Part C – Brush (K), Linear Gradient (M) , Radial Gradient (Shift+M)
Part D – Color Range (Shift + J) Luminance Range (Shift + Q), Depth Range(Shift + Q)
Clarity and Sharpness
(Affected in Full Image or by Selecting Particular Part & Masking)
Step 1 – Basic Detailing
Texture: In the “Basic” panel, you’ll find the Texture slider. Increase it to enhance the finer details and textures in the image.
Clarity: Still in the “Basic” panel, adjust the Clarity slider. Increasing it adds mid-tone contrast, enhancing textures and details in your image. Use this slider subtly to avoid an overly artificial look.
Dehaze: In the “Effects” panel, you’ll find the Dehaze slider. Increase it to remove haze or fog from your image, which can help improve visibility and impact in highlights.
Step 2 – Detail Panel
Sharpening: In the “Detail” panel, you’ll find sliders to control sharpening:
Amount: Increases or decreases the overall sharpening effect.
Radius: Adjusts the size of the area that is affected by sharpening. Higher values target broader edges.
Detail: Emphasizes smaller details in the image.
Masking: Protects flatter areas from sharpening. Hold down the Alt/Option key while adjusting to see a preview of the mask.
Noise Reduction: Also in the “Detail” panel, these sliders help reduce noise in your image:
Luminance: Reduces graininess in low-light areas.
Color: Increase this slider to reduce color noise (unwanted colored speckles).
Color Balance and Grading
A. Color Balance
White Balance: At the top of the “Basic” panel, you’ll see the “White Balance” section. Use the “Temp” and “Tint” sliders to adjust the color temperature and tint of the image. Moving the Temp slider towards the left makes the image cooler (bluish), while moving it towards the right makes it warmer (yellowish).Adjust the Tint slider to correct any unwanted green or magenta color casts.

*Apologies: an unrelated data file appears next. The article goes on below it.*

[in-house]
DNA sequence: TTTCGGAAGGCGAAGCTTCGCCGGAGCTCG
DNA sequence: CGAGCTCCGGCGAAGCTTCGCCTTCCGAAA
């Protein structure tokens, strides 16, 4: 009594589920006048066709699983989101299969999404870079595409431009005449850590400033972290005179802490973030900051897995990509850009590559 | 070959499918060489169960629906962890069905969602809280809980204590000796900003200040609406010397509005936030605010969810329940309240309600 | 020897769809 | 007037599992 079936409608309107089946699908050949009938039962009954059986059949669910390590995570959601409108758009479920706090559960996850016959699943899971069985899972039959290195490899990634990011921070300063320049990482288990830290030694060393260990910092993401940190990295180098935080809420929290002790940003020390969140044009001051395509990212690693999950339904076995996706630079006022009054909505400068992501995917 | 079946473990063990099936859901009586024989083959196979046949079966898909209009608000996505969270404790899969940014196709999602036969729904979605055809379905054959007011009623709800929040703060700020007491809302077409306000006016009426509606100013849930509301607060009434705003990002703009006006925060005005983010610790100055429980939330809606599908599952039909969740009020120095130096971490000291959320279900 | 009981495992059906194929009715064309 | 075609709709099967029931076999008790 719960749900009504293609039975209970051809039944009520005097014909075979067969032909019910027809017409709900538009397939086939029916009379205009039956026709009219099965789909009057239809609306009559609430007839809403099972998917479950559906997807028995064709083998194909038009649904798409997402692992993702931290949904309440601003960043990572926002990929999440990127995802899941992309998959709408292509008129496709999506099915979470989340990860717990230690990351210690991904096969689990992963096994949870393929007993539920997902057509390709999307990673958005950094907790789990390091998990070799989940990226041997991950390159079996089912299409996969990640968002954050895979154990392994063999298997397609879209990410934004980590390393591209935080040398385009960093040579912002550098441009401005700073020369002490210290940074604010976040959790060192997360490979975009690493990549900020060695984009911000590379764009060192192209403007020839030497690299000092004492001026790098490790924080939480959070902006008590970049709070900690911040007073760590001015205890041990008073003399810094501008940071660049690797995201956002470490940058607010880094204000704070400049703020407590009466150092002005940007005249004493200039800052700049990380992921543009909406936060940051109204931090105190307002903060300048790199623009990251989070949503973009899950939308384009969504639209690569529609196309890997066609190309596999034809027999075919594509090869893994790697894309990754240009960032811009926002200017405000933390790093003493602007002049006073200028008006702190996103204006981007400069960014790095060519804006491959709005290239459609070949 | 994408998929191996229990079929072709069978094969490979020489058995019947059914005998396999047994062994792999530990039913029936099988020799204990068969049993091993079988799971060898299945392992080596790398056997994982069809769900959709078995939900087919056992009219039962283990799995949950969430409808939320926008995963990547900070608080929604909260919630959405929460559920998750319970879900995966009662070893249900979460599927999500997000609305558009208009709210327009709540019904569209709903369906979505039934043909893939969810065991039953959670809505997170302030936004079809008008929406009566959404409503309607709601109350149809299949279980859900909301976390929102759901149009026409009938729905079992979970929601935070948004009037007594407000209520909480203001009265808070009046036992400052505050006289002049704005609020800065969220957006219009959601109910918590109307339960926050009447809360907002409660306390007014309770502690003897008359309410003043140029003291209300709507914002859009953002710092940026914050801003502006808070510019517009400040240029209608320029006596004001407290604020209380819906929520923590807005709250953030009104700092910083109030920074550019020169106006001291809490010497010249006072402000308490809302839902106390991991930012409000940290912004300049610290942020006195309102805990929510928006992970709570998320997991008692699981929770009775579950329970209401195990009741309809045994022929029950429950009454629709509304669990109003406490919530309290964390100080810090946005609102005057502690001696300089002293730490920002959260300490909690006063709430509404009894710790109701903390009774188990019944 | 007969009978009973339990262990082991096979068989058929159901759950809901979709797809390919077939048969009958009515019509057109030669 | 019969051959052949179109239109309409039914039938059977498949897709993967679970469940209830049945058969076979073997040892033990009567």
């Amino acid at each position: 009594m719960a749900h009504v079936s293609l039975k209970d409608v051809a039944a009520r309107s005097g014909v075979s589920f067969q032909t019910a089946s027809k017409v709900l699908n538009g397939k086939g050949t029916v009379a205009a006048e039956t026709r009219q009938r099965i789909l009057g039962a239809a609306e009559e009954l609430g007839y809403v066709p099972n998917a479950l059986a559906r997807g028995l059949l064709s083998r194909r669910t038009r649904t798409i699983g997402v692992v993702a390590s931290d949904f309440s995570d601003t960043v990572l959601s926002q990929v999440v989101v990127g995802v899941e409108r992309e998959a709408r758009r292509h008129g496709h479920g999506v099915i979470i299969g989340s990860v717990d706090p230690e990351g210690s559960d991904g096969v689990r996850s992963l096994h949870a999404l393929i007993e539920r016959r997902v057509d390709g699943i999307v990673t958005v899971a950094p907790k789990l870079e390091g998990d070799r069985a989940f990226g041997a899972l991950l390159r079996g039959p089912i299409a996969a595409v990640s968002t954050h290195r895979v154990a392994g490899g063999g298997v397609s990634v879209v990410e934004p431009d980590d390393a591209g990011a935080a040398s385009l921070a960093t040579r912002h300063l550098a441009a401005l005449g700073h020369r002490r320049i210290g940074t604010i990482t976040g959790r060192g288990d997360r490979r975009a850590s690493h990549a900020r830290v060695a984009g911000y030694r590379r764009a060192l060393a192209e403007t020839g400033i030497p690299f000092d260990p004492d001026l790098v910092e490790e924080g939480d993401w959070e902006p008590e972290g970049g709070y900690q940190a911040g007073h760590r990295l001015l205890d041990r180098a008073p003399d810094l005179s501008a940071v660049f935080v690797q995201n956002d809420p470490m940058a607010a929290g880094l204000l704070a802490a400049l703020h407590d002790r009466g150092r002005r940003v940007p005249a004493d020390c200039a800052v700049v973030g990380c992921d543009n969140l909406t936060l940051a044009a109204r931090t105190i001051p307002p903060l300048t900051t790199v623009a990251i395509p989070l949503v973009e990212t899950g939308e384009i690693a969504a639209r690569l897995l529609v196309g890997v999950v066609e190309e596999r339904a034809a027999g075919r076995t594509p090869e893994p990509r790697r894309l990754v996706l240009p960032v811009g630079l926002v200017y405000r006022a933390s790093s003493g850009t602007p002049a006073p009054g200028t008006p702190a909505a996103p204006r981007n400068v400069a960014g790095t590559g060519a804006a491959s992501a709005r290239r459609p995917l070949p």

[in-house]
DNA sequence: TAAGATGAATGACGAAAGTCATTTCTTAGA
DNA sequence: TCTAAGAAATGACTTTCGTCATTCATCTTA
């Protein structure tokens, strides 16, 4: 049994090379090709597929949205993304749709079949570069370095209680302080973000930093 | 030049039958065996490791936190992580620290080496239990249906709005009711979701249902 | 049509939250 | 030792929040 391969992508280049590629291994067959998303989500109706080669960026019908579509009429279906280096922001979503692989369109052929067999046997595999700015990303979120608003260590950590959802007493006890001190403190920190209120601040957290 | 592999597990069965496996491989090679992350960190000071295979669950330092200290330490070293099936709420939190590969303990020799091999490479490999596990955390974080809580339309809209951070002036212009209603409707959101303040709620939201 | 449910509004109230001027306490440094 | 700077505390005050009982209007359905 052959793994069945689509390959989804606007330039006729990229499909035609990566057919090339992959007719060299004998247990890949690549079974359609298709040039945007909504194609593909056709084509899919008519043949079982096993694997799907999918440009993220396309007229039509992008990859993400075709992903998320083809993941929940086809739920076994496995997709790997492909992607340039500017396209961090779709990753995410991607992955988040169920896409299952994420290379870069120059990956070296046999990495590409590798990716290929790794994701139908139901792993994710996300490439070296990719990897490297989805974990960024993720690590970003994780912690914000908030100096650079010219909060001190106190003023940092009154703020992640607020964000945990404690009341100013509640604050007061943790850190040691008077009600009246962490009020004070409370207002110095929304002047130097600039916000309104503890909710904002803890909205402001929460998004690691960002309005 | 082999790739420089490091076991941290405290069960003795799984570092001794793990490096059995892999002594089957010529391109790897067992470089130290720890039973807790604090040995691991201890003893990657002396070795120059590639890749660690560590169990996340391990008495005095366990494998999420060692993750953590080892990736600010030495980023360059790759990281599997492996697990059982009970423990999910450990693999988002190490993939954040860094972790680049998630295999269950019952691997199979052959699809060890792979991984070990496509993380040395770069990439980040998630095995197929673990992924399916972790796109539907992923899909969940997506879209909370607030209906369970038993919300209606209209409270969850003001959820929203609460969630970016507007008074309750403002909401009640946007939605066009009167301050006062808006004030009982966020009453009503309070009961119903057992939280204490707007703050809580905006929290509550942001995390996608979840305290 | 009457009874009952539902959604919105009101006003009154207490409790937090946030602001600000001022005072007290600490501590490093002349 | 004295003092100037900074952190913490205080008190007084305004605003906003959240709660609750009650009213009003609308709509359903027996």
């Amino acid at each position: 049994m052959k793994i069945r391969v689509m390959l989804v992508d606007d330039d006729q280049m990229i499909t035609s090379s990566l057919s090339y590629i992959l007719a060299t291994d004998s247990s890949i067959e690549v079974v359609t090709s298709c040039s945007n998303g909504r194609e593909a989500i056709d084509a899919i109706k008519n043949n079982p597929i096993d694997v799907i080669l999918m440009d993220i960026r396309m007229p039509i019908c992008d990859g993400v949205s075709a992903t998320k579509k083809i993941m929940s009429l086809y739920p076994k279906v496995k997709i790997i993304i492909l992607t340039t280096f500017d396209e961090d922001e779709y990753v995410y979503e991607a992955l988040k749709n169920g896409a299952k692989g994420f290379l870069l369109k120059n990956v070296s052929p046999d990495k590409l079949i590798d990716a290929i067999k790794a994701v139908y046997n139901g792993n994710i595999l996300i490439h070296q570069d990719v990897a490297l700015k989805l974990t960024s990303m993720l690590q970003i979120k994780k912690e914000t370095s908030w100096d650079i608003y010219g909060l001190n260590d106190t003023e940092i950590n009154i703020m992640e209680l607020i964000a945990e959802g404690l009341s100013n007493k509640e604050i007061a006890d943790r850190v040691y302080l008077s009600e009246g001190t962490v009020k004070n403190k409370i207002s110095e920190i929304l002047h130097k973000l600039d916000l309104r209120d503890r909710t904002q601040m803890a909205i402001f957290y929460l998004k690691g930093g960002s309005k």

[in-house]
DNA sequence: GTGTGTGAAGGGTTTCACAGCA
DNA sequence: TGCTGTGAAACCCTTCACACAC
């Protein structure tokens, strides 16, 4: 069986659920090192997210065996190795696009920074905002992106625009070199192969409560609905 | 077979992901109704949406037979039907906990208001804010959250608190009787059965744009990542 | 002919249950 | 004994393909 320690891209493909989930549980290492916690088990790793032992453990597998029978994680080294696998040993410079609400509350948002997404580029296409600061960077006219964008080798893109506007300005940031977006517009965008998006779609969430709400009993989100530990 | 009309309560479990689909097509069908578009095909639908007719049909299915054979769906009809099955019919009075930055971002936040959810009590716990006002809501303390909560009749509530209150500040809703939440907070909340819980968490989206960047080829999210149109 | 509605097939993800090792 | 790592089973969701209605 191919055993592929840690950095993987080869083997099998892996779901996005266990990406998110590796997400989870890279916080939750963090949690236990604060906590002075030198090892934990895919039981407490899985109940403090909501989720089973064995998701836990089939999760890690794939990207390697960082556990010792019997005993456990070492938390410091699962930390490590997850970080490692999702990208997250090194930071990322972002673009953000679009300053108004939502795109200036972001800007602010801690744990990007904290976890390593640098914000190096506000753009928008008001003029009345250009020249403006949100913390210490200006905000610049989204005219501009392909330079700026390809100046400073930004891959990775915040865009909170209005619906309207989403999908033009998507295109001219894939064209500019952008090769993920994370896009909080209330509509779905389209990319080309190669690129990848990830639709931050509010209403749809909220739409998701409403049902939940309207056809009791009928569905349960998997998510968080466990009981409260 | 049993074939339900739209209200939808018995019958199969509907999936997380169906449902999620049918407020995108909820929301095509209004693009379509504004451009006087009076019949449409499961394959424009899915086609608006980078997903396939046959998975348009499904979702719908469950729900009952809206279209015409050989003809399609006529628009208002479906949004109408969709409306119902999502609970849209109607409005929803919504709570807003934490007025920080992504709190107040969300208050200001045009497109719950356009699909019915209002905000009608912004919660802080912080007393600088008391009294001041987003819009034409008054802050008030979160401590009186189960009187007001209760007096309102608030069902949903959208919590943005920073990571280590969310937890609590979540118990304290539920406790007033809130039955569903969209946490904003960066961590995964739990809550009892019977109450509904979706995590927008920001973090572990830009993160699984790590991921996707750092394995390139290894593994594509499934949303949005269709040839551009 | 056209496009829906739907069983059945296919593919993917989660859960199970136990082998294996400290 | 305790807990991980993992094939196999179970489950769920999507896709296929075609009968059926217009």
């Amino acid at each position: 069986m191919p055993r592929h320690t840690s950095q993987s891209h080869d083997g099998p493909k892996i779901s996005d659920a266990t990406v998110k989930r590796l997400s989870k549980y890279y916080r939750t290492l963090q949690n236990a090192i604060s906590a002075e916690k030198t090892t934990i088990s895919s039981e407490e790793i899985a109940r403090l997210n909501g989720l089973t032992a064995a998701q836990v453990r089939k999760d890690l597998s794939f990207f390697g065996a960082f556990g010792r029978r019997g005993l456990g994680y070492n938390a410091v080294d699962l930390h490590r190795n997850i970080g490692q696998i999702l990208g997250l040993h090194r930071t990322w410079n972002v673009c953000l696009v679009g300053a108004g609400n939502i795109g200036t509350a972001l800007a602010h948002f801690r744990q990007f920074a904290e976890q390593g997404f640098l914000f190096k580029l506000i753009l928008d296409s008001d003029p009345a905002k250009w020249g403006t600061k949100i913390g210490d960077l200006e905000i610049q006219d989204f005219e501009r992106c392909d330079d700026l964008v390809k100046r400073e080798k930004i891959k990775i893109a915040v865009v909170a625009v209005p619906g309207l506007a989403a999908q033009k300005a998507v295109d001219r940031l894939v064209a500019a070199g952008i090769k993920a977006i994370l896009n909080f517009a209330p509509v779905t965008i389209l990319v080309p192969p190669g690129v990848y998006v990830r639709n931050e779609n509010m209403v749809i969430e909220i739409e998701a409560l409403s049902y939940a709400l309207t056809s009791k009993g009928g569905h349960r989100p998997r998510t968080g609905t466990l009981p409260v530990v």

Adjusting Vibrance and Saturation: Just below the White Balance section, you’ll find sliders for “Vibrance” and “Saturation.”
Vibrance: Increasing vibrance enhances the less saturated colors without overly affecting the already saturated ones, resulting in a more balanced color palette.
Saturation: Adjusting saturation affects all colors equally. Be cautious not to over-saturate, as it can lead to unrealistic or unnatural-looking images.
HSL / Color Panel (Optional): If you want more precise control over individual colors, you can use the HSL/Color panel. Click on the “HSL/Color” tab on the right panel. Here, you can individually adjust the Hue, Saturation, and Luminance of different colors in your image.
B. Color Grading
Color grading is the process of changing an image’s color tone to convey a particular mood. Color grading is a technique for enhancing the image’s colors rather than balancing them to create the image. In Adobe Lightroom, three separate color wheels are visible. However, each color wheel has a unique purpose:
Midtones – top wheel
Shadows – left wheel
Highlights – right wheel
First, experiment with altering only the highlights and shadows wheel. It generally looks quite beautiful to add some warm colors to the highlights and then some cooler colors to the shadows in photographs. If necessary, change the color wheel’s midtones. Colors that compliment one another catch the eye of the human eye quite easily. Colors that contrast each other on the color wheel are said to be complementary. This explains why blue in the shadows and orange or yellow in the highlights go so nicely together. Think about experimenting with more complementary color combinations.